Gregory Coles, Single Gay Christian: A Personal Journey of Faith and Sexual Identity (IVP, 2017)
I opened this at the beginning of a two-hour train journey, intending to read a couple of chapters. By the time I had reached my destination, I had laughed out loud (slightly embarrassing on a train), cried (even more embarrassing on a train) and finished the book. It is short – and superb.
To be honest, I had slightly groaned at being given it to review – there has been no shortage of memoirs of gay Christians. But in the preface, Wesley Hill makes the point that we need dozens of books ‘because there is no one way of living that complicated, multifaceted story’ (p.2). He is right. Despite having read many accounts of Christians’ experiences of being gay, I was delighted to add Greg’s account to the mix.
Despite having read many accounts of Christians’ experiences of being gay, I was delighted to add Greg’s account to the mix.
That’s largely because it is written with such warmth and poignancy. We hear of his early realisation that he is gay whilst growing up in a missionary family. There is a sense of pain which leads to attempts to make himself straight, or at least play the role of being straight. Greg then tells us of his time wrestling with whether he wanted to keep living for Jesus and if it was possible to revise his view on the Bible’s teaching about same-sex relationships. He questions whether he is simply unlovable and repulsive. And yet, we get to see a turning point for him as he considers Paul’s thorn in the flesh in 2 Corinthians 12 and notices parallels with his own experience. ‘When Paul was begging for healing, God was celebrating an opportunity to show off his strength’ (p.42). Whilst this didn’t remove all sense of struggle, it did lead him to a positive conclusion: ‘Being gay didn’t mean God has rejected me. Maybe it was just a thorn in my flesh, an invitation to frailty, a unique kind of weakness’ (p.43). There was the realisation that God had not made a mistake, a conclusion that transformed Greg’s perspective on life.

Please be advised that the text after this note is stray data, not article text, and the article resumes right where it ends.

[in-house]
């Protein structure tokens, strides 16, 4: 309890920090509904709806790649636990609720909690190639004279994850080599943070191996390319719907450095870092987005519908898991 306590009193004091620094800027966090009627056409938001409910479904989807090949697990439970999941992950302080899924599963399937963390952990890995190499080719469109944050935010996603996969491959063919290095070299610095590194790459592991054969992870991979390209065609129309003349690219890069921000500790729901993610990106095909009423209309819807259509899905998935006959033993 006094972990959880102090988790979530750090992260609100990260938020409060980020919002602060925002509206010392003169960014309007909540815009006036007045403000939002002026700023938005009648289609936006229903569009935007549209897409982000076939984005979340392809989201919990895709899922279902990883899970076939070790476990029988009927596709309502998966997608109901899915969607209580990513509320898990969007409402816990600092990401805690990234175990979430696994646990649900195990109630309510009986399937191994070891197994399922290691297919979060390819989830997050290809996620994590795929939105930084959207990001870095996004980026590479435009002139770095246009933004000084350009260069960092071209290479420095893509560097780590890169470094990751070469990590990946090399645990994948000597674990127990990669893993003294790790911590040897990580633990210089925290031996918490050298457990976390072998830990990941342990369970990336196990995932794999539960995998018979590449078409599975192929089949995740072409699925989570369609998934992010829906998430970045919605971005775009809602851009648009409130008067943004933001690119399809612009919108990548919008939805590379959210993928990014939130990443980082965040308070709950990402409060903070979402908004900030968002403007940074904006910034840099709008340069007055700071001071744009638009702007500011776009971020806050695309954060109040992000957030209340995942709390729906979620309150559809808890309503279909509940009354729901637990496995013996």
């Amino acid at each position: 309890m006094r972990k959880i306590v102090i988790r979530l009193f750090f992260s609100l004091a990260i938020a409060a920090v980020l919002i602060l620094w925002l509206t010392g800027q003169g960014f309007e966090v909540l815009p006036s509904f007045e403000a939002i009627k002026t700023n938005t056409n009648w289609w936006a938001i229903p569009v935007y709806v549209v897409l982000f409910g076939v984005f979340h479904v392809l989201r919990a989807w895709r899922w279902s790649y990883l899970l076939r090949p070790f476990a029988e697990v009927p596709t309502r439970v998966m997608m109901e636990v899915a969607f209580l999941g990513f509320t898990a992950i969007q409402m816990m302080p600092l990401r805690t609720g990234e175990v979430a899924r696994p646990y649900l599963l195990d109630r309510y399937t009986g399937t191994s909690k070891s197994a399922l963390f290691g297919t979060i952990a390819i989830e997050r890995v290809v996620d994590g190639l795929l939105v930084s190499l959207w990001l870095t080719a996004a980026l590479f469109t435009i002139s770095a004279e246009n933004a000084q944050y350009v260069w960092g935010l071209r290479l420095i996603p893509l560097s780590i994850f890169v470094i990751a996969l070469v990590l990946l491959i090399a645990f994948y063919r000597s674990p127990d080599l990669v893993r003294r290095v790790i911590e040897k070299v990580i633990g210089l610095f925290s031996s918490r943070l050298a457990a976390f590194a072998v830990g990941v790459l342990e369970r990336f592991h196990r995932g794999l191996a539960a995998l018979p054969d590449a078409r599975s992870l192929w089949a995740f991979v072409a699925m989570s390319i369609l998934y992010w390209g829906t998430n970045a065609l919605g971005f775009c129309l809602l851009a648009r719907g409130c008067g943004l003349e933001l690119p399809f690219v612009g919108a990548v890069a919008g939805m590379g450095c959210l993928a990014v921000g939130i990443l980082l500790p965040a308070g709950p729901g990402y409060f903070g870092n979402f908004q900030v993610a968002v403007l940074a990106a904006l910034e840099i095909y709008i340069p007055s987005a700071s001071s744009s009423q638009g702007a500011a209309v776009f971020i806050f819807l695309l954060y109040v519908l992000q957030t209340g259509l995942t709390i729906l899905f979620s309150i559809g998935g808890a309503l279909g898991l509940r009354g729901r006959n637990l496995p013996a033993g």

As I’ve said, this made me cry. The reason for my tears was the sense that I was reading somebody telling my story – just more eloquently than I could ever muster. As it happens, hearing a sermon on 2 Corinthians 12 was a vital moment for me as well. They were good tears. One of the challenges at times for celibate, gay Christians can be a sense of loneliness – is this only me? My suspicion is that many, especially those who have grown up within Christian families, will spot at least some element of themselves in Greg’s story. That is hugely reassuring – we are not alone.
But Greg’s book should also enable the wider church to empathise and care. The second half of it covers his interaction with others on sexuality. There is the agony he feels in a church prayer meeting as somebody encourages prayer on the gay issue without any sense that they are talking about real people. And then there are the coming out stories, sometimes happening inadvertently (those are the genuine laugh out loud moments). Encouragingly, we see a range of good responses within the Church, which means that, whilst Greg ends up living without sex, he doesn’t live without intimacy. There are open, honest conversations about the challenges and benefits of celibacy. Towards the end we see a meal surrounded by friends where an antidote to loneliness has been discovered. The climax of the book is a letter to his younger self. ‘Dear twelve-year-old with a secret, everything will be all right…’ (p.115). The fact that everything ends up well is in large measure down to the way God uses family and friends to be supportive. That’s one reason why I would love this book to have a wide readership.
Greg’s book should enable the wider church to empathise and care.
Two sections are especially noteworthy. We see a younger Greg wrestling with the biblical passages – was it really the case that same-sex relationships were prohibited? Interestingly, it is the shape of the Christian life that leads him to an orthodox conclusion. Jesus is abundantly clear that to follow him will involve sacrifice and suffering. ‘Obedience is supposed to be costly’ (p.37). That left Greg impatient with those who thought giving up sex was a cost too great to be asked. His argument is compelling and should lead to reflection on the image of the Christian life we sometimes have in our minds.
The other section is about language. The title of the book is deliberate – Greg refers to himself as gay rather than same-sex attracted. We read of a conversation with his pastor where he explains why this is the case. He dislikes the use of same-sex attraction because of its connections with the ex-gay movement in the United States that promised changes in sexual orientation, leading to pain and disappointment. Furthermore, he explains, ‘If I refuse to call myself a gay Christian, if I say “gay” and “Christian” are contradictory identities, a lot of people will hear me saying that they have to be straight to follow Jesus’ (p.71). Christians will come to different conclusions on the best way to describe their sexuality, but Greg’s book shows why it is worth listening to an individual’s reasons for their choice, rather than dismissing them pre-emptively.
This is a book written by someone relatively young. ‘I’m just a half-written story,’ Greg confesses (p.103). But the quality of that story makes me long for a sequel in the years to come and hope that everybody reads this part in the meantime.